Banksy mural: Going, going — gone!
Detroit’s Banksy mural, a source of contention since its 2010 discovery in the Packard Plant, was auctioned off for $137,500 Wednesday night in Beverly Hills, California.
The 7-by-7-foot mural, which features a sad-looking African-American boy holding a paint can and brush, reads, “I remember when all this was trees.” The website for Julien’s Auctions calls the work by the elusive British artist one of his “most poignant examples of American street art” and had estimated the sale of the painted concrete wall would fetch between $200,000 to $400,000.
Another Banksy work also netted substantial prices at the auction Wednesday. “Bomb Hugger,” used as a placard during anti-war protests in 2003, sold for $$22,500, according to the Twitter page for Julien’s Auctions.
The mural is owned by 555 Nonprofit Gallery and Studios in Detroit, whose members chipped it out of a wall at the crumbling Packard Plant and moved it to their space in Detroit’s Mexicantown five years ago.
Initially, 555 administrators said they had no intention of selling the work, but they backtracked on that pledge last year. Previous Banksy paintings have sold for well over $1 million.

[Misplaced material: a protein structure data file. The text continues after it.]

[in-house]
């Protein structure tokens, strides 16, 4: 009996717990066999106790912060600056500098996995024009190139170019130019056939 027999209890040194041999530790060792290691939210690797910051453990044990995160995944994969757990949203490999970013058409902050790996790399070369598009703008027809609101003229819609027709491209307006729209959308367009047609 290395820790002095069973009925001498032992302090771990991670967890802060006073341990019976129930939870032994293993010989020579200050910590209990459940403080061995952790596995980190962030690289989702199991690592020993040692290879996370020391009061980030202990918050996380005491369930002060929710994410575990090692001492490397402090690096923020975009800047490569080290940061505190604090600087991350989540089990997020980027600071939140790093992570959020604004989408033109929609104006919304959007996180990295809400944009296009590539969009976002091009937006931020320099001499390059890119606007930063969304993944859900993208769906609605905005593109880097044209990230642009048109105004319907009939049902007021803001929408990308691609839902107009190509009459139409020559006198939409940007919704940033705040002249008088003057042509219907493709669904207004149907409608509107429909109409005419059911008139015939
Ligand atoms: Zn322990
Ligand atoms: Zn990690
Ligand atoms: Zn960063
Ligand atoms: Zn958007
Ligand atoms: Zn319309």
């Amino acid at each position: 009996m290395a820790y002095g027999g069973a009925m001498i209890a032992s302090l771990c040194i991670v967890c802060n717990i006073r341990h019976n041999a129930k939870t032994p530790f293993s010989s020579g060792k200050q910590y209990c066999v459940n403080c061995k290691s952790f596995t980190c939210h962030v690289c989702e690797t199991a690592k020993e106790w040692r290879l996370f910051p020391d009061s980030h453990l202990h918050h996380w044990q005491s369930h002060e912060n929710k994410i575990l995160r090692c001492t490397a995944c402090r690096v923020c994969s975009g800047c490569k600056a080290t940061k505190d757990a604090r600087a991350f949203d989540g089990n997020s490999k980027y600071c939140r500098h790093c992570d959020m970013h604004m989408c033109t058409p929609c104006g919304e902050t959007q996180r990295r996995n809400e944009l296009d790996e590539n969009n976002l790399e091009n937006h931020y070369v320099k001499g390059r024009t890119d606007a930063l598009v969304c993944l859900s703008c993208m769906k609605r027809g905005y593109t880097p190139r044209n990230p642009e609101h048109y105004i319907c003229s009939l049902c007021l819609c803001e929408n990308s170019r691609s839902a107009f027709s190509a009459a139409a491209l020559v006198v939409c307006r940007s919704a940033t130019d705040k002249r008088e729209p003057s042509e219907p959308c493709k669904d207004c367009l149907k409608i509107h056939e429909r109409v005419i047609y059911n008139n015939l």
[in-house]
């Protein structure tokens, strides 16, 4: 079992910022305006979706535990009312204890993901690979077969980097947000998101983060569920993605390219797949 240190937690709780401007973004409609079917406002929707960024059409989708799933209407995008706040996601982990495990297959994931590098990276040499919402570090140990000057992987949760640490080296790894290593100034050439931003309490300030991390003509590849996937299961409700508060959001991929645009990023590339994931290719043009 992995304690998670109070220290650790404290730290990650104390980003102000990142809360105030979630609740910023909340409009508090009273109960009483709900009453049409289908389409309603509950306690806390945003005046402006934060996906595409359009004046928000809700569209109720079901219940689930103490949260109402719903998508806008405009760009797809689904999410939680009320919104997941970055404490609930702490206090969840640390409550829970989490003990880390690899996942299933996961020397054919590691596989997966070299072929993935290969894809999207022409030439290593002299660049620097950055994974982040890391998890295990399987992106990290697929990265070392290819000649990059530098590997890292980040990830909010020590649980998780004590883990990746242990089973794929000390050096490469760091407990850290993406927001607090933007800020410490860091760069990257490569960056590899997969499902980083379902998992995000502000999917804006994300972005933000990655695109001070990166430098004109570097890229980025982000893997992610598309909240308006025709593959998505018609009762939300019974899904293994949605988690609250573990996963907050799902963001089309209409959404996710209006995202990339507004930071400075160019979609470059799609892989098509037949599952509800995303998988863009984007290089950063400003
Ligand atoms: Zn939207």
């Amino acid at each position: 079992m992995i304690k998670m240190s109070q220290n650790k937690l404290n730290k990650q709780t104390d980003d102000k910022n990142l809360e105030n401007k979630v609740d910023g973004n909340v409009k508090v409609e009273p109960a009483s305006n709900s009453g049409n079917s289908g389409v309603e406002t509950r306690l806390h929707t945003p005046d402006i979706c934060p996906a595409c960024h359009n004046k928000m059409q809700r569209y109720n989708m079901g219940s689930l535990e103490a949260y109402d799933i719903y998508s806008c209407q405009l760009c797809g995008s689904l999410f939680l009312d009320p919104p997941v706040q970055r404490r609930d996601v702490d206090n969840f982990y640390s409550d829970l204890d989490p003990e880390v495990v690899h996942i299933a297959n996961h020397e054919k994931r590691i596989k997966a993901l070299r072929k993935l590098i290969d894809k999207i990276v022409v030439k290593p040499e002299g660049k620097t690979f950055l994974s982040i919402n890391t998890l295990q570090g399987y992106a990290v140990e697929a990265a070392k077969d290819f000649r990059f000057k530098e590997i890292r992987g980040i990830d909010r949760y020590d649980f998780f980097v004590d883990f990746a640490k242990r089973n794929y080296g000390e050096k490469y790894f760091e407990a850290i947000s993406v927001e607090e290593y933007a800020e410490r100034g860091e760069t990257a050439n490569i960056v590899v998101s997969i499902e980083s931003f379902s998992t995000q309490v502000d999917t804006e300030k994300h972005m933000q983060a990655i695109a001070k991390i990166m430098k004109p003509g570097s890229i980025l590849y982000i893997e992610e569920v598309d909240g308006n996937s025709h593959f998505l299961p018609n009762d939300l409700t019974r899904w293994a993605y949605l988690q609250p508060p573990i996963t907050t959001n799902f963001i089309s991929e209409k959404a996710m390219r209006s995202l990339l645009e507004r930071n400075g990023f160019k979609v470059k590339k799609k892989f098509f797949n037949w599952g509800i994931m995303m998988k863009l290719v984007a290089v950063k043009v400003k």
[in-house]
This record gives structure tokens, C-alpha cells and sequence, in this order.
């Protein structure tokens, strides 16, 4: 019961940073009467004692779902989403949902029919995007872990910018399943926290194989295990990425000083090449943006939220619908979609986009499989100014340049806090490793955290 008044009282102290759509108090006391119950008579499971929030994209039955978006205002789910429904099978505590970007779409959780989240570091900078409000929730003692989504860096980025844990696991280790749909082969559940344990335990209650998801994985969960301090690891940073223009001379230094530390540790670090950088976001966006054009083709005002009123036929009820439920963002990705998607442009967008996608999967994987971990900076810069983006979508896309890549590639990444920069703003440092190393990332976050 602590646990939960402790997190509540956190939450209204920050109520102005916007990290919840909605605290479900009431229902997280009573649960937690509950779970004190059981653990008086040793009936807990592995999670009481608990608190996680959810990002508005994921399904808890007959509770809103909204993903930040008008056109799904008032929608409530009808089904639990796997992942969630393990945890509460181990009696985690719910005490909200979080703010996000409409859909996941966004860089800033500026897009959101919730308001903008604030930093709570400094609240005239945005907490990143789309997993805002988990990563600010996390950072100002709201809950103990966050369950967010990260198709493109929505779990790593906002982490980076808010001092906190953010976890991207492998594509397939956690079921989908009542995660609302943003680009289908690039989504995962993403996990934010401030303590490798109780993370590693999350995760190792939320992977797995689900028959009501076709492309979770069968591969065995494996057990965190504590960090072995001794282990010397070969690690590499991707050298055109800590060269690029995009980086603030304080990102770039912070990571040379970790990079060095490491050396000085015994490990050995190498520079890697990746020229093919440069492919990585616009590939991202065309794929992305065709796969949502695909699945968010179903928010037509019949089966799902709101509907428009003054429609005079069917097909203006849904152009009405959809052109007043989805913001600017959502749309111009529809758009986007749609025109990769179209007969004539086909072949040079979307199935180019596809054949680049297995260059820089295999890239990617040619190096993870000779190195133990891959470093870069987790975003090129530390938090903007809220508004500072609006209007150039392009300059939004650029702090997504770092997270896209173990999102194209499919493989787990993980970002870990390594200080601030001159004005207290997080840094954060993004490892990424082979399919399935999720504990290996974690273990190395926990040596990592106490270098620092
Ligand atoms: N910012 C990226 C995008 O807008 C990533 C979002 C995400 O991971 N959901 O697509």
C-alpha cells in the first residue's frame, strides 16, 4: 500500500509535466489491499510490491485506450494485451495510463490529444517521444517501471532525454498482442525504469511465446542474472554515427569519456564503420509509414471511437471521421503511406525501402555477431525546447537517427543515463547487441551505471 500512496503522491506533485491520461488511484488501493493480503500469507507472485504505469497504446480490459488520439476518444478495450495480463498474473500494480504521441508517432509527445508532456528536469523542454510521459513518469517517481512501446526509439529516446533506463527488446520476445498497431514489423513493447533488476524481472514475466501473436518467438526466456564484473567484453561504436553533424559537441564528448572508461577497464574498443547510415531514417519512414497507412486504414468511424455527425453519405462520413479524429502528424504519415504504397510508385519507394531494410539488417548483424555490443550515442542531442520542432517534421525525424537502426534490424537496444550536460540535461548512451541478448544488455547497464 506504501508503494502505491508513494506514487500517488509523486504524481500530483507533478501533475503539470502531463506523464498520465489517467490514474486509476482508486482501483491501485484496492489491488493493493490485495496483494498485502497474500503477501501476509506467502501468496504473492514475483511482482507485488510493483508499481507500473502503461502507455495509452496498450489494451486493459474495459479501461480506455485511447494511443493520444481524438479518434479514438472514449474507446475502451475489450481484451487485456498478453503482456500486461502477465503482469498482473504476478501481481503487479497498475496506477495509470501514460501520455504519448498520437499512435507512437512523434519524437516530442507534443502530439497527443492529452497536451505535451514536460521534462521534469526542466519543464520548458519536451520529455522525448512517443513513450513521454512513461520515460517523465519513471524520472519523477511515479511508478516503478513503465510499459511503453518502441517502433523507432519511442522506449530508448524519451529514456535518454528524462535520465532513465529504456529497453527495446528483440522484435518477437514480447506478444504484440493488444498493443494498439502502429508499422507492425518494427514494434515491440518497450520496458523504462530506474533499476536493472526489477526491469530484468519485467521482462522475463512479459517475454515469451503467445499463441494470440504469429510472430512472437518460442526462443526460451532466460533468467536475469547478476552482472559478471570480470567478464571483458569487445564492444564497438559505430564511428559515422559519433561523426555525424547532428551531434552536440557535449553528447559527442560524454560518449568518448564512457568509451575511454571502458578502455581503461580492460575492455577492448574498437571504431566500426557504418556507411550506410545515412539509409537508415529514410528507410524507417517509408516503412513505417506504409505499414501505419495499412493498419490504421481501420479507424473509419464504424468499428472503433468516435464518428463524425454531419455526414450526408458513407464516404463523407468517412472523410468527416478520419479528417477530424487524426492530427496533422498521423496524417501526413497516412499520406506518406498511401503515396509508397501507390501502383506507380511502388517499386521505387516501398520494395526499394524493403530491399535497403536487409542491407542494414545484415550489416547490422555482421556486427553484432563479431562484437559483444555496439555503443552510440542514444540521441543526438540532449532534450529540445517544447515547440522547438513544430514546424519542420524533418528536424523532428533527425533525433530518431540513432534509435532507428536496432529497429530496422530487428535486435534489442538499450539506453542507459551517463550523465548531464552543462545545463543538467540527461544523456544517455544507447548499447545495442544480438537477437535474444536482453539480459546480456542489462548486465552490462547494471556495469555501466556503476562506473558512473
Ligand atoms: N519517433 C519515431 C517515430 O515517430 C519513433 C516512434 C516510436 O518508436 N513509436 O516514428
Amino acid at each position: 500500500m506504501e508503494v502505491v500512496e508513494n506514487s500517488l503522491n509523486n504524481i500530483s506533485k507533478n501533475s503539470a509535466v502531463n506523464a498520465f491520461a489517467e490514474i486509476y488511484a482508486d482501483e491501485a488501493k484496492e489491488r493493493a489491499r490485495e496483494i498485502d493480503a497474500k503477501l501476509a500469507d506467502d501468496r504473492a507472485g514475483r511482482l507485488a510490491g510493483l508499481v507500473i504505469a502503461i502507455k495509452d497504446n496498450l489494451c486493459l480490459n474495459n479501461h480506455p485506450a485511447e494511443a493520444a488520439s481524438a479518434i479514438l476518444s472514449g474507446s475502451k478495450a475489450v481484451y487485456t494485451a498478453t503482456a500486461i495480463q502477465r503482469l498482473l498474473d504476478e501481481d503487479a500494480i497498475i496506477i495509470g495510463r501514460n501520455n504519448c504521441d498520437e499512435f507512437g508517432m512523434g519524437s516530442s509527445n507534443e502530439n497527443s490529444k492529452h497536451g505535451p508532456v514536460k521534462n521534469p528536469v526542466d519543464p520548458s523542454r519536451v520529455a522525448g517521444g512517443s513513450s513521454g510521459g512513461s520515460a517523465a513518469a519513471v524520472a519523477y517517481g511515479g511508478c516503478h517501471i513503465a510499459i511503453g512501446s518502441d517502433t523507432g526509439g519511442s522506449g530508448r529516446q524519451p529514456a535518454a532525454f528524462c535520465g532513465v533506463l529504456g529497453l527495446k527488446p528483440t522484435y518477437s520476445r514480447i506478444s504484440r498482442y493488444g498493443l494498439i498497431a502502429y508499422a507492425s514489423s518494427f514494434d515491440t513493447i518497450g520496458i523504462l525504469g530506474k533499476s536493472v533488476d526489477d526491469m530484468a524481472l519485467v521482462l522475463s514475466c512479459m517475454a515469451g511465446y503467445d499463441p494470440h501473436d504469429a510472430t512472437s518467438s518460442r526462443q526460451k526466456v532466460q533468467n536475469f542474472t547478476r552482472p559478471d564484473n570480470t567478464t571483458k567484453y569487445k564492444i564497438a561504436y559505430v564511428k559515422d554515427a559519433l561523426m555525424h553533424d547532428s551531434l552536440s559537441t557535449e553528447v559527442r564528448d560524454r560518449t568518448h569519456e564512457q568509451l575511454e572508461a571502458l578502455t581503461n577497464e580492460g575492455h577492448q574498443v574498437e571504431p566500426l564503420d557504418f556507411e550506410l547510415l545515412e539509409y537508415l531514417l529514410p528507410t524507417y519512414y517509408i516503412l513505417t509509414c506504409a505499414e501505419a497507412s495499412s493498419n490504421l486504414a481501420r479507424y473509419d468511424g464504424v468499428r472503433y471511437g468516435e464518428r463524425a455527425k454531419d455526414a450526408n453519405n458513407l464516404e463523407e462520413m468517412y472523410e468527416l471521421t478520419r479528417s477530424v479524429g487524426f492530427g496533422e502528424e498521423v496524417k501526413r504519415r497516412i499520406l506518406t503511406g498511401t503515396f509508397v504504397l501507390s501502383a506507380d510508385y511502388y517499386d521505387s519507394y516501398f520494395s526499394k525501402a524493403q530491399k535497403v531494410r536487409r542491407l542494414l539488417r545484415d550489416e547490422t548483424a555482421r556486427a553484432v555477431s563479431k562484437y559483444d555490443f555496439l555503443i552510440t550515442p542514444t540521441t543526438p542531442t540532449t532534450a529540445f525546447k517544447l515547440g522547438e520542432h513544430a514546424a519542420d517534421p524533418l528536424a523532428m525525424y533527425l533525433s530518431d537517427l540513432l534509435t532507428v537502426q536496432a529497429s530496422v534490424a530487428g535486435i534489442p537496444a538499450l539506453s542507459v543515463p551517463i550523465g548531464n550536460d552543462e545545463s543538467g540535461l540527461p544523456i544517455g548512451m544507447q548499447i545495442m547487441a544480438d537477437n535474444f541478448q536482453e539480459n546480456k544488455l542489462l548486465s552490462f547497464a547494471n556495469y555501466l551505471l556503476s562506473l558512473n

The gallery intends to use sale proceeds to redevelop a 30,000-square-foot former tobacco processing plant on Detroit’s east side.
“When we began the process of reviewing our assets we determined the time was right for us to consider auctioning off the Banksy piece to assist in the overall goal of renovating our new home,” gallery co-founder Carl Goines said in a statement. “This is a win-win for 555 Gallery and Detroit because we were able to find, recover and preserve a piece of art that otherwise at best have never been found and at worst destroyed in the dilapidated Packard plant. Now its auction will help bring life to a community art space, gallery and artist studios.”
Goines always maintained that removing the mural was necessary to save it, because that part of the plant was about to be demolished. But 555’s act of appropriation enraged many in Detroit’s art community.
“The removal goes against what I believe graffiti/street art is,” Detroit artist Carl Oxley told The Detroit News in 2014. “It’s not meant to be preserved at all.”
Banksy, who has never revealed his identity, began his career spray-painting buildings in Bristol, England, and has since become one of the world’s best-known artists.
The attribution of the Packard Plant mural to Banksy was based mostly on its resemblance to other works known to be his, and by the fact that a picture of the Detroit mural was posted on Banksy.co.uk — thought to be the reclusive artist’s website, shortly after its discovery.
At the same time, the piece has never been authenticated by Pest Control, an outfit that represents Banksy in questions of authorship.
Staff Writer Mark Hicks contributed to this report.